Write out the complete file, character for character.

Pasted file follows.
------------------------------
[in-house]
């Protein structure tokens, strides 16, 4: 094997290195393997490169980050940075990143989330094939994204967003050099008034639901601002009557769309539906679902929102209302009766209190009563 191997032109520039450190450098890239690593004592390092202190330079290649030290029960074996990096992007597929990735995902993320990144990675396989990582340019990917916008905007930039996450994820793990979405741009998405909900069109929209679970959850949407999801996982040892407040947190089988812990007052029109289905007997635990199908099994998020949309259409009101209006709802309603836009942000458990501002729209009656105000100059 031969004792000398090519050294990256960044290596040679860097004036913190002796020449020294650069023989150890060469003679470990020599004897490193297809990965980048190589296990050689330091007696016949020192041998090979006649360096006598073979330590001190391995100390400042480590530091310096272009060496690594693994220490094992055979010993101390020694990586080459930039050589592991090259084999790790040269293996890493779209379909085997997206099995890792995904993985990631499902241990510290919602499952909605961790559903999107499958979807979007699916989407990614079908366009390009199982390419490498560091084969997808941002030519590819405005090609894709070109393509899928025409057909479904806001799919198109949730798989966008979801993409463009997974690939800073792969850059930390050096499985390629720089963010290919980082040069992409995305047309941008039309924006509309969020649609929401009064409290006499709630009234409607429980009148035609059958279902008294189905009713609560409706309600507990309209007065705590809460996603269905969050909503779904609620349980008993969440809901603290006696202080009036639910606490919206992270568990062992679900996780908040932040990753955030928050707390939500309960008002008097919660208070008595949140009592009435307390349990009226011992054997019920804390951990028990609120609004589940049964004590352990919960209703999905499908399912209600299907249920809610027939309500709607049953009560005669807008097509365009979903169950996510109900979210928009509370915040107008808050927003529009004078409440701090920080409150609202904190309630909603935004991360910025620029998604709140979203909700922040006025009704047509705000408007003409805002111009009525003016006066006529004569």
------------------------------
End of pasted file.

[in-house]
């Protein structure tokens, strides 16, 4: 094997290195393997490169980050940075990143989330094939994204967003050099008034639901601002009557769309539906679902929102209302009766209190009563 191997032109520039450190450098890239690593004592390092202190330079290649030290029960074996990096992007597929990735995902993320990144990675396989990582340019990917916008905007930039996450994820793990979405741009998405909900069109929209679970959850949407999801996982040892407040947190089988812990007052029109289905007997635990199908099994998020949309259409009101209006709802309603836009942000458990501002729209009656105000100059 031969004792000398090519050294990256960044290596040679860097004036913190002796020449020294650069023989150890060469003679470990020599004897490193297809990965980048190589296990050689330091007696016949020192041998090979006649360096006598073979330590001190391995100390400042480590530091310096272009060496690594693994220490094992055979010993101390020694990586080459930039050589592991090259084999790790040269293996890493779209379909085997997206099995890792995904993985990631499902241990510290919602499952909605961790559903999107499958979807979007699916989407990614079908366009390009199982390419490498560091084969997808941002030519590819405005090609894709070109393509899928025409057909479904806001799919198109949730798989966008979801993409463009997974690939800073792969850059930390050096499985390629720089963010290919980082040069992409995305047309941008039309924006509309969020649609929401009064409290006499709630009234409607429980009148035609059958279902008294189905009713609560409706309600507990309209007065705590809460996603269905969050909503779904609620349980008993969440809901603290006696202080009036639910606490919206992270568990062992679900996780908040932040990753955030928050707390939500309960008002008097919660208070008595949140009592009435307390349990009226011992054997019920804390951990028990609120609004589940049964004590352990919960209703999905499908399912209600299907249920809610027939309500709607049953009560005669807008097509365009979903169950996510109900979210928009509370915040107008808050927003529009004078409440701090920080409150609202904190309630909603935004991360910025620029998604709140979203909700922040006025009704047509705000408007003409805002111009009525003016006066006529004569």